Members of the Ceres City Council on Monday rejected a councilman’s request to ask all future city job applicants if they would consider moving to Ceres.
Channce Condit brought up the issue on Jan. 14 at the same time he and Vice Mayor Linda Ryno voted no on the hiring of Fire Chief Kevin Wise, who lives in southwest Modesto. Condit requested the discussion on Monday’s agenda but failed to get a second to his motion to make the question of residency required for all future hires, not just department heads.
Also on Monday’s agenda was the hiring of a new city engineer in Daniel Padilla. Condit’s request to table Padilla’s appointment until after the question about residency was also rejected. However, City Manager Toby Wells told Condit he did ask Padilla if he would consider moving to Ceres only because of special circumstances of few applicants led to selection interviews and not a panel interviews.
City Attorney Tom Hallinan cautioned the council that while such a question could legally be asked, it would expose the city to the risk of a discrimination suit. In a memo to the city, Hallinan said: “A job applicant who answers “no’ and states they are not willing to move to the city could later make a claim that the city did not hire them based on their answer to this question and that such action was in violation of the State Constitution.” While the city cannot mandate that an employee move to the city as a condition of employment, it can require that residency be within a “reasonable and specific distance” from the city.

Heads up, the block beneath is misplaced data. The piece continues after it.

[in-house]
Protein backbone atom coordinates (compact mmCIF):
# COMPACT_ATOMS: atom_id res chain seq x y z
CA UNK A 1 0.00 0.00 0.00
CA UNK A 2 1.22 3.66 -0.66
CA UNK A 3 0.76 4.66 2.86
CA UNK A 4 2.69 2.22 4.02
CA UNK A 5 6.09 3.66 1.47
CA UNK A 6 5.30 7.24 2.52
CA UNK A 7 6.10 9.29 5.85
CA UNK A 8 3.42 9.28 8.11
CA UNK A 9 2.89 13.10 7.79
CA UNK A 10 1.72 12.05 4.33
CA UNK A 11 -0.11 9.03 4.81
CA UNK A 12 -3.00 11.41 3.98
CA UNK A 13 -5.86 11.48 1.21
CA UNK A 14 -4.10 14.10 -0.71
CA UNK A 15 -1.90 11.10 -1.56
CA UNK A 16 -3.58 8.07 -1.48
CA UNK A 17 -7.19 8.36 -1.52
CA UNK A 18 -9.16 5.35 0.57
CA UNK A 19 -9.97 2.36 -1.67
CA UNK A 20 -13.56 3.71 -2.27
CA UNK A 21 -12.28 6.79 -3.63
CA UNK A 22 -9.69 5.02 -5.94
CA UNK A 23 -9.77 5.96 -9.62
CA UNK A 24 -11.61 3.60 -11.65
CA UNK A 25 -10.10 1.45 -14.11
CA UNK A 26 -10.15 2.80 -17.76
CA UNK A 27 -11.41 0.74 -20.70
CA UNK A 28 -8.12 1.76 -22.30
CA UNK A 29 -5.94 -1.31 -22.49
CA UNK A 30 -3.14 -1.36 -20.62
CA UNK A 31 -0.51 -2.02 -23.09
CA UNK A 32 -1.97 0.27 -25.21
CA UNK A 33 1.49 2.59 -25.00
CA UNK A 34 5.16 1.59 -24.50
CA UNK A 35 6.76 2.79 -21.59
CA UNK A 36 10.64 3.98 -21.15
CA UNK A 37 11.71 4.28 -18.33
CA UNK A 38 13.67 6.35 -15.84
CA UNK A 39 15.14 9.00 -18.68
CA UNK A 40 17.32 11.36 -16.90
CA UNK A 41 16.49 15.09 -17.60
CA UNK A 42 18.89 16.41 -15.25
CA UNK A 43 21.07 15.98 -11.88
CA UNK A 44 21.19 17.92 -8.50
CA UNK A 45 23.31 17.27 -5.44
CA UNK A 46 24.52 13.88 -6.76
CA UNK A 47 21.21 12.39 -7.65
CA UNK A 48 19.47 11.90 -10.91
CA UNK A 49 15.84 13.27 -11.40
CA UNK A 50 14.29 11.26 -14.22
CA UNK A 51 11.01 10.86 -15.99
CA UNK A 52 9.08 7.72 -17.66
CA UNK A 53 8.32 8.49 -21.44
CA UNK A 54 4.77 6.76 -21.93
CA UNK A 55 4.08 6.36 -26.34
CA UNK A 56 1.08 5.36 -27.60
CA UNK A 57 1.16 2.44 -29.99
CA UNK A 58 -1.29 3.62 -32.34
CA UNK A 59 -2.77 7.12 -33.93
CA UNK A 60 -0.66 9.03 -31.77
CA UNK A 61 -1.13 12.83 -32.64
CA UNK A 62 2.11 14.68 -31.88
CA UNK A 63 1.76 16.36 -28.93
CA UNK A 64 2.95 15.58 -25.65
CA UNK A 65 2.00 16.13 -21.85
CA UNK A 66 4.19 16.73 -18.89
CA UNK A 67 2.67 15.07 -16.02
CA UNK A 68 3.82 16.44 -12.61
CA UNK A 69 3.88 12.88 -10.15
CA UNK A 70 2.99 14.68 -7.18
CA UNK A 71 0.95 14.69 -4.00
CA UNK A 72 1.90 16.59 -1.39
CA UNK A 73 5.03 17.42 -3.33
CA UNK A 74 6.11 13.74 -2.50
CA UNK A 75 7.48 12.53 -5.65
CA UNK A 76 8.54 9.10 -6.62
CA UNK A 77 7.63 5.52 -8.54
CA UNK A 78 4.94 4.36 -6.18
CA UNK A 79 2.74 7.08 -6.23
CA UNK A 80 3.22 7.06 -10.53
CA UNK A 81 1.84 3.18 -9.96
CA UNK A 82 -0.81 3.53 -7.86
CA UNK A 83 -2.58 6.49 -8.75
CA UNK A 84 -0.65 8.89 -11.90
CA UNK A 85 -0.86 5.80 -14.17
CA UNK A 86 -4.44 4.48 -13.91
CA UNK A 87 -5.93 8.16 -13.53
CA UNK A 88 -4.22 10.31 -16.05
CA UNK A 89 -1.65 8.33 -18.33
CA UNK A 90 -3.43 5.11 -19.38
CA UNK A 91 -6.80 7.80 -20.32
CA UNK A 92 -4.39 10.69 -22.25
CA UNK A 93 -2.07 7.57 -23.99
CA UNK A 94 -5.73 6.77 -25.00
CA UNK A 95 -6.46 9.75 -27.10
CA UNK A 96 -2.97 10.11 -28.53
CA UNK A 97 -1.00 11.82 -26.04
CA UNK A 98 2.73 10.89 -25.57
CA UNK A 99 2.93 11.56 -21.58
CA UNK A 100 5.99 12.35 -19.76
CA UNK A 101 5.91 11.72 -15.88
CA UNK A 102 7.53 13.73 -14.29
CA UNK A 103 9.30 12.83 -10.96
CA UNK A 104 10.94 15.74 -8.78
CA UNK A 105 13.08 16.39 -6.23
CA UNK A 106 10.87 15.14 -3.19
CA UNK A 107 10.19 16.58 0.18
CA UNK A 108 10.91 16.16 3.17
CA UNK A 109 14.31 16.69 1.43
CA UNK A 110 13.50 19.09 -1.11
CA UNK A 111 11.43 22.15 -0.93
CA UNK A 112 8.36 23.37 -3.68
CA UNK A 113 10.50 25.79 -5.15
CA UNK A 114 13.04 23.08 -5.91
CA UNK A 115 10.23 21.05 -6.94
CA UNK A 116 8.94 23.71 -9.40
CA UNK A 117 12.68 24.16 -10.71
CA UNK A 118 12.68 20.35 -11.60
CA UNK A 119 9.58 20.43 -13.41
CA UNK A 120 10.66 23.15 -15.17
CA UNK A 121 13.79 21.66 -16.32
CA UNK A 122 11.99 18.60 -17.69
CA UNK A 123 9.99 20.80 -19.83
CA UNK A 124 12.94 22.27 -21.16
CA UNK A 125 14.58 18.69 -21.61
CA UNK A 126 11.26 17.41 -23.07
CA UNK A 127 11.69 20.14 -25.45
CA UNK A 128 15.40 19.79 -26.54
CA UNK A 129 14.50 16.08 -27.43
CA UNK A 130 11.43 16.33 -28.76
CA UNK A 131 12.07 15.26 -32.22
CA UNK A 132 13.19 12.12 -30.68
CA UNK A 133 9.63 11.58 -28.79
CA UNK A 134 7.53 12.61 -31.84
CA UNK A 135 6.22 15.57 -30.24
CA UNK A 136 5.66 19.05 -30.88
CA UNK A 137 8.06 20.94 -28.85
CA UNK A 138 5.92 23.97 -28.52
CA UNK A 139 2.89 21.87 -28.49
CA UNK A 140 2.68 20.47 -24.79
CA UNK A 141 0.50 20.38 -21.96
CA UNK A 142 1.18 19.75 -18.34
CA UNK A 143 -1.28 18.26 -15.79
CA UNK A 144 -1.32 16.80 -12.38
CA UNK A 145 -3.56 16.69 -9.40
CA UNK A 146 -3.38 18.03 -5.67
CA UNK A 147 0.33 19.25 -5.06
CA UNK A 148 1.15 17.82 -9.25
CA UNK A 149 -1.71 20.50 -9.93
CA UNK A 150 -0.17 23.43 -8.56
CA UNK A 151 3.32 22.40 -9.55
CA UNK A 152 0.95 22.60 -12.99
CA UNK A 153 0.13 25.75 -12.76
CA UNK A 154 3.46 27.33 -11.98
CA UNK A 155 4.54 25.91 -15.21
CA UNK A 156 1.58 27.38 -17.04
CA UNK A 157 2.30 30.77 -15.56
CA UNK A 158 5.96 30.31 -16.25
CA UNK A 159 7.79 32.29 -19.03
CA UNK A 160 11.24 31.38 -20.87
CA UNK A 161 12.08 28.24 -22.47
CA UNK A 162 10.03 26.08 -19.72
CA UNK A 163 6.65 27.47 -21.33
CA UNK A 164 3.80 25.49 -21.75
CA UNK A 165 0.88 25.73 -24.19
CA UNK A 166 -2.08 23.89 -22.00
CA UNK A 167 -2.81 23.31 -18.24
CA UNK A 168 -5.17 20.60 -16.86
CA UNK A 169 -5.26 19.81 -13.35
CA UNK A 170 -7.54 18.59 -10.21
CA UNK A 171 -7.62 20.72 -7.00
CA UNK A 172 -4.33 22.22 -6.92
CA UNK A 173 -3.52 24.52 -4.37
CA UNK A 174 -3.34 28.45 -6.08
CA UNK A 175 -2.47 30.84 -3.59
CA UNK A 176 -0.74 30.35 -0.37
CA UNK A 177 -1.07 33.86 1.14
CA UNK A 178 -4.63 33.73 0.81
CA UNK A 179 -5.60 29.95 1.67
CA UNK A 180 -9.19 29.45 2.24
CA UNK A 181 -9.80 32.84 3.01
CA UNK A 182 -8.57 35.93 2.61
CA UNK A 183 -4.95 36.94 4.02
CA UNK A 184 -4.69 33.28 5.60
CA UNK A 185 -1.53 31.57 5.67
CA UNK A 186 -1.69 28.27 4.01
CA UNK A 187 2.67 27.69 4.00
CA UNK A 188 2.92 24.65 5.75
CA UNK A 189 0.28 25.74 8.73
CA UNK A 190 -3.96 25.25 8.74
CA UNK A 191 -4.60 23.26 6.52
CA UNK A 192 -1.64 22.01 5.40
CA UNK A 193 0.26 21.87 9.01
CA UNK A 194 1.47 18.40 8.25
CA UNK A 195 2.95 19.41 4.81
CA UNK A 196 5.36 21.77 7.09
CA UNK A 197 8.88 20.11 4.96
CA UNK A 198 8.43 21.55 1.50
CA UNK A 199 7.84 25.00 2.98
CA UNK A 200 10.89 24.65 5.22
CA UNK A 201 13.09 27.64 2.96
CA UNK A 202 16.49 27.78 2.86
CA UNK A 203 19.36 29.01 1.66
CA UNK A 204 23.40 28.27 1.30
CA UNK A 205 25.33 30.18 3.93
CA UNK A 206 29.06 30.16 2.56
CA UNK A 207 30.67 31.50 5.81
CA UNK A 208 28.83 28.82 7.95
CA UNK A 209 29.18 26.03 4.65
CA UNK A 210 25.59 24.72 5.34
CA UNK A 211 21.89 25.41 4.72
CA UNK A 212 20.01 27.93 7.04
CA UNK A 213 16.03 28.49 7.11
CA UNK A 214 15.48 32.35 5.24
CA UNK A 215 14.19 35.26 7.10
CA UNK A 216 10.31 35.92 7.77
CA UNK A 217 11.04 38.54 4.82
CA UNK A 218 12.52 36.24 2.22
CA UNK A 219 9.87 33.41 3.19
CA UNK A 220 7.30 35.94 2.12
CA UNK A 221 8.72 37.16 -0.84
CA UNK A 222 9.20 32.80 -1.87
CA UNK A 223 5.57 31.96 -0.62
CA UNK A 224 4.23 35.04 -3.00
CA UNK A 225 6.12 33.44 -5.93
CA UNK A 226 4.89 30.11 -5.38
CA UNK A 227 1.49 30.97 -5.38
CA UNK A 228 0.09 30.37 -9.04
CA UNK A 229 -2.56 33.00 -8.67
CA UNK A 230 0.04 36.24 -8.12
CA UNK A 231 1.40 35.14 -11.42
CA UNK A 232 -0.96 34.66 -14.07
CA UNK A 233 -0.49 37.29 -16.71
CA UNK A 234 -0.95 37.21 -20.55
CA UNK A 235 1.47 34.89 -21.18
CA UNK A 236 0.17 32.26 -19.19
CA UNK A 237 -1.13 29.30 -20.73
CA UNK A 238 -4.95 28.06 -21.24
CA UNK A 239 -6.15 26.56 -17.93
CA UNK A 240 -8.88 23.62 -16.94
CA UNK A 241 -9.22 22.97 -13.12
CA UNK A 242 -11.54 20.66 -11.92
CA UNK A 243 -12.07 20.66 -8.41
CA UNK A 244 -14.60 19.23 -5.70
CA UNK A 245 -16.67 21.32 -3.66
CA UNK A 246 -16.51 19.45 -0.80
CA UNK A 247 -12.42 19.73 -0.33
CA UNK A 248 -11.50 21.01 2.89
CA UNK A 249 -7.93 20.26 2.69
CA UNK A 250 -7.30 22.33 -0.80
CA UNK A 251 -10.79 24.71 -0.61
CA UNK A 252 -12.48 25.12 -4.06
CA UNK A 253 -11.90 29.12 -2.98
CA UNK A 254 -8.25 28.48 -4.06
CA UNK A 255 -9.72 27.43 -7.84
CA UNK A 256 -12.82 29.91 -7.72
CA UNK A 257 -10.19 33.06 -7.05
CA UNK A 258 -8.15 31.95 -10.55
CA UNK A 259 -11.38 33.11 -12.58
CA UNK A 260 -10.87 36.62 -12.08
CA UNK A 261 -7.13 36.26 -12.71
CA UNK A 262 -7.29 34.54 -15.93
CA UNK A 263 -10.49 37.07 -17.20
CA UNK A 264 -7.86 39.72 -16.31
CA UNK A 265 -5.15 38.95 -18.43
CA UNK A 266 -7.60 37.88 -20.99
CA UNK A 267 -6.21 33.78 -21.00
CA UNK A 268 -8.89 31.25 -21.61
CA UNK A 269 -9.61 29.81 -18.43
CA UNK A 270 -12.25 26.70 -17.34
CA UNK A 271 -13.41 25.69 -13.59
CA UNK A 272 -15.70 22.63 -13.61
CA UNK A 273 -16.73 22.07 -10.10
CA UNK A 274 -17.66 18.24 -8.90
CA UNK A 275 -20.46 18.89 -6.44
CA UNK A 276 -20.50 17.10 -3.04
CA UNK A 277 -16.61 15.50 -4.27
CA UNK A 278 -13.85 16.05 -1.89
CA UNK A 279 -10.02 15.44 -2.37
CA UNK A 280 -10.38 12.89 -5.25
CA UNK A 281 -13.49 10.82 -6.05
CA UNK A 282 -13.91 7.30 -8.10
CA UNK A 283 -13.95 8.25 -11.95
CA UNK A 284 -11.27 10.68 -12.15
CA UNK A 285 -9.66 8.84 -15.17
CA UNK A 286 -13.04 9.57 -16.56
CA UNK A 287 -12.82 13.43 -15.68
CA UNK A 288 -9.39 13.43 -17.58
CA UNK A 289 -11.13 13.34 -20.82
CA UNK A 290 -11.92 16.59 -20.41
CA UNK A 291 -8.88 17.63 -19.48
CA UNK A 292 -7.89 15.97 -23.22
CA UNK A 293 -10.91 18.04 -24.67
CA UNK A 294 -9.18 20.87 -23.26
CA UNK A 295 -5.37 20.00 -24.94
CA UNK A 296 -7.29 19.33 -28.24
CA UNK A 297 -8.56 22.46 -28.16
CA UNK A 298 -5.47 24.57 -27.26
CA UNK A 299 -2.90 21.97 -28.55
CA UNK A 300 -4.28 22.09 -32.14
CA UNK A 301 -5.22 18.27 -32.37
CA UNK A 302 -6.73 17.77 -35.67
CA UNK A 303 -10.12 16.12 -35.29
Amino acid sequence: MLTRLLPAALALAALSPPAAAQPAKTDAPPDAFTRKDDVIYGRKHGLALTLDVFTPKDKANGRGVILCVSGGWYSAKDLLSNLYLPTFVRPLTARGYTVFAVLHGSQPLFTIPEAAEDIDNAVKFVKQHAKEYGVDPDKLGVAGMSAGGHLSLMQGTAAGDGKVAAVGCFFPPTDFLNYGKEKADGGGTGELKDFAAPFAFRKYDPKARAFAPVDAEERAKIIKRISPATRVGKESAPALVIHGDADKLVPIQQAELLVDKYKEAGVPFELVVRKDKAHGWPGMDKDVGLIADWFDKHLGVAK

Condit argued semantics over the attorney’s use of the word “willingness” saying it differs from “considering moving to Ceres.” He reiterated his desire to have a written check box on city employment application “if the candidate would consider relocating to Ceres if they do not already live in Ceres.” Despite the legal warnings, Condit said it would be “good policy.” He motioned to adopt the change but it died for a lack of a second.
Padilla replaces Daryl Jordan who resigned in September to work for the city of Scotts Valley. Wells said as a professional civil engineer, Padilla is rare in that he is a licensed land surveyor and could potential save the city tens of thousands of dollars in contract services. Padilla, who unsuccessfully ran for Ceres City Council in November 2011 and who moved to Bakersfield to work for that city, is “uniquely positioned to hit the ground running,” said Wells.
The savings from having a city engineer with a land surveyor license will vary, said Wells, depending on the volume of projects in the future.
“We’re confident that having somebody with the skill set that has the ability to stamp a set of plans as a land surveyor for monument reservation, for metes-and-bounds and for final mapping is a significant benefit that will save in an average year … between $10,000 and $20,000,” said Wells.
Mayor Chris Vierra, who is an engineer by trade, said Padilla’s qualifications are rare and unique and “will definitely save the city a significant amount of money.”
Ryno expressed a concern that Padilla’s salary included an incentive and pay steps that would in two years or less put him making $8 less per month what the police chief earns. She said she was bothered that Padilla’s salary would be so high that the city would then be required to increase the police chief salary to ensure disparity with Padilla’s. Wells said his special qualifications are a benefit to the city.
Councilman Bret Durossette said he was all for the incentive of five percent and said, “I don’t think it’s our job to necessarily micromanage the city manager.”
Ryno said in light of the legal opinion, she wants to see the city manager stress that all city department heads and key employees “need to start participating ... need to be part of the community that is paying you so well.”